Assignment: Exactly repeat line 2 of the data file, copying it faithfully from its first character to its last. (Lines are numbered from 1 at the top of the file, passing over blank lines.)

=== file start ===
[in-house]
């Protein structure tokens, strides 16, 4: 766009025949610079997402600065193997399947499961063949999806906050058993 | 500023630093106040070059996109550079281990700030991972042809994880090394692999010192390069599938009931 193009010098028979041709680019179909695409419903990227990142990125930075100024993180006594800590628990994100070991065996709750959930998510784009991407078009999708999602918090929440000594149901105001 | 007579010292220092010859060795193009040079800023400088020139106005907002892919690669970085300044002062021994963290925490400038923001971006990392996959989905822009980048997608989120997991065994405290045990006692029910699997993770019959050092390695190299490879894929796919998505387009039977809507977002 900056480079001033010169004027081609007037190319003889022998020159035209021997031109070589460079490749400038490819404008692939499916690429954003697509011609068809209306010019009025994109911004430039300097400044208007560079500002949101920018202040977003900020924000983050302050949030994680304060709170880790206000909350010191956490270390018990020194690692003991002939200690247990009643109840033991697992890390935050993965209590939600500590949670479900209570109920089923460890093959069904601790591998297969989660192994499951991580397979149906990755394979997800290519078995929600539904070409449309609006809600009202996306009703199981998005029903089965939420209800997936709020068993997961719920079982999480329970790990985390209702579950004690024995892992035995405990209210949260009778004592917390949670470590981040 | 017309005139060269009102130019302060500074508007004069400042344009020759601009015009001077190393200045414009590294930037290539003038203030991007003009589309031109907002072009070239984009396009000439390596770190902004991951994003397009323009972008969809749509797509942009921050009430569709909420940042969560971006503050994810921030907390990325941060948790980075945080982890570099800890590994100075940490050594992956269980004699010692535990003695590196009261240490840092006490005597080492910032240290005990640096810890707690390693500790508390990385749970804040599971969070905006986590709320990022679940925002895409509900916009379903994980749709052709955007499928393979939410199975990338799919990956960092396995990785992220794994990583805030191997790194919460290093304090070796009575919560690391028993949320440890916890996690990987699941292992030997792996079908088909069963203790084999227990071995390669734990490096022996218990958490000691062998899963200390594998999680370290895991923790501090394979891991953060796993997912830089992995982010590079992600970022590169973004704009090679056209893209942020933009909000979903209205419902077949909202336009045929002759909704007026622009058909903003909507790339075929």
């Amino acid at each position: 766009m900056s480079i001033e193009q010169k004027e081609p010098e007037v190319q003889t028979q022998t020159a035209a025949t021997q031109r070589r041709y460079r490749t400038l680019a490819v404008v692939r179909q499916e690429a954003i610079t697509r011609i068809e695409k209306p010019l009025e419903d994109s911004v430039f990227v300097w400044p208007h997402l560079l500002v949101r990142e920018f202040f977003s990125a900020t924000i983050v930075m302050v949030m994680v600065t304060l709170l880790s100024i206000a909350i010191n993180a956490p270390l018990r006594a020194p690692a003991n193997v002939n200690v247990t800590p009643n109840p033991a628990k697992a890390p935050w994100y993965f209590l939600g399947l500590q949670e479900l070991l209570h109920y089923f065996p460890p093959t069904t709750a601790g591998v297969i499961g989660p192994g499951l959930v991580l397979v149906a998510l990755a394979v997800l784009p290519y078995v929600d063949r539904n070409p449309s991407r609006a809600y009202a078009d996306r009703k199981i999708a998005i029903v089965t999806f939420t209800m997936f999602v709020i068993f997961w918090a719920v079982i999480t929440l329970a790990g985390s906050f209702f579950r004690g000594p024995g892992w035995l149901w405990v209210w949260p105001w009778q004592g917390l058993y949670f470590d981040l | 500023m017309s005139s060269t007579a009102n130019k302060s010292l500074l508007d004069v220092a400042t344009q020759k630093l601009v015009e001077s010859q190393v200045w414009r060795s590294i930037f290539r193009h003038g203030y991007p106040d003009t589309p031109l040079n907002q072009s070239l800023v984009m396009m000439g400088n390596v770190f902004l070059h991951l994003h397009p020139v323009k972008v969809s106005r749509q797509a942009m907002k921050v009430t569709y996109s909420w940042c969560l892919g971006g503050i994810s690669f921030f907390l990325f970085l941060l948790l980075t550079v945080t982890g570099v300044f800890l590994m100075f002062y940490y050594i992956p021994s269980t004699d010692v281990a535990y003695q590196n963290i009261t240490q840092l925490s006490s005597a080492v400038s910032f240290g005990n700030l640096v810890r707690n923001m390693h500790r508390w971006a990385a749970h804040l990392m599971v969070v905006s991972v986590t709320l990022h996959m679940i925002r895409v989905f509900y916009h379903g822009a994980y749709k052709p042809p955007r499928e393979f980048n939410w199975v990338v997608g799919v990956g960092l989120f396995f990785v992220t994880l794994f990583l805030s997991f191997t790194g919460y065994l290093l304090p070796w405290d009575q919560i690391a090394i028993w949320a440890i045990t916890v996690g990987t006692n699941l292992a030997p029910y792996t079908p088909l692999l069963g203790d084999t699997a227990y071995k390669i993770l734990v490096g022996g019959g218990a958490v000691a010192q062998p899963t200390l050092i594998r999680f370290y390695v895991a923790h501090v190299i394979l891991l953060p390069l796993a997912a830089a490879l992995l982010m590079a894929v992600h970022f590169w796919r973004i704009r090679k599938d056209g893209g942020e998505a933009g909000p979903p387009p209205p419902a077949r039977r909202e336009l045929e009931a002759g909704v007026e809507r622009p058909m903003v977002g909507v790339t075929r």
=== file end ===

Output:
């Protein structure tokens, strides 16, 4: 766009025949610079997402600065193997399947499961063949999806906050058993 | 500023630093106040070059996109550079281990700030991972042809994880090394692999010192390069599938009931 193009010098028979041709680019179909695409419903990227990142990125930075100024993180006594800590628990994100070991065996709750959930998510784009991407078009999708999602918090929440000594149901105001 | 007579010292220092010859060795193009040079800023400088020139106005907002892919690669970085300044002062021994963290925490400038923001971006990392996959989905822009980048997608989120997991065994405290045990006692029910699997993770019959050092390695190299490879894929796919998505387009039977809507977002 900056480079001033010169004027081609007037190319003889022998020159035209021997031109070589460079490749400038490819404008692939499916690429954003697509011609068809209306010019009025994109911004430039300097400044208007560079500002949101920018202040977003900020924000983050302050949030994680304060709170880790206000909350010191956490270390018990020194690692003991002939200690247990009643109840033991697992890390935050993965209590939600500590949670479900209570109920089923460890093959069904601790591998297969989660192994499951991580397979149906990755394979997800290519078995929600539904070409449309609006809600009202996306009703199981998005029903089965939420209800997936709020068993997961719920079982999480329970790990985390209702579950004690024995892992035995405990209210949260009778004592917390949670470590981040 | 017309005139060269009102130019302060500074508007004069400042344009020759601009015009001077190393200045414009590294930037290539003038203030991007003009589309031109907002072009070239984009396009000439390596770190902004991951994003397009323009972008969809749509797509942009921050009430569709909420940042969560971006503050994810921030907390990325941060948790980075945080982890570099800890590994100075940490050594992956269980004699010692535990003695590196009261240490840092006490005597080492910032240290005990640096810890707690390693500790508390990385749970804040599971969070905006986590709320990022679940925002895409509900916009379903994980749709052709955007499928393979939410199975990338799919990956960092396995990785992220794994990583805030191997790194919460290093304090070796009575919560690391028993949320440890916890996690990987699941292992030997792996079908088909069963203790084999227990071995390669734990490096022996218990958490000691062998899963200390594998999680370290895991923790501090394979891991953060796993997912830089992995982010590079992600970022590169973004704009090679056209893209942020933009909000979903209205419902077949909202336009045929002759909704007026622009058909903003909507790339075929």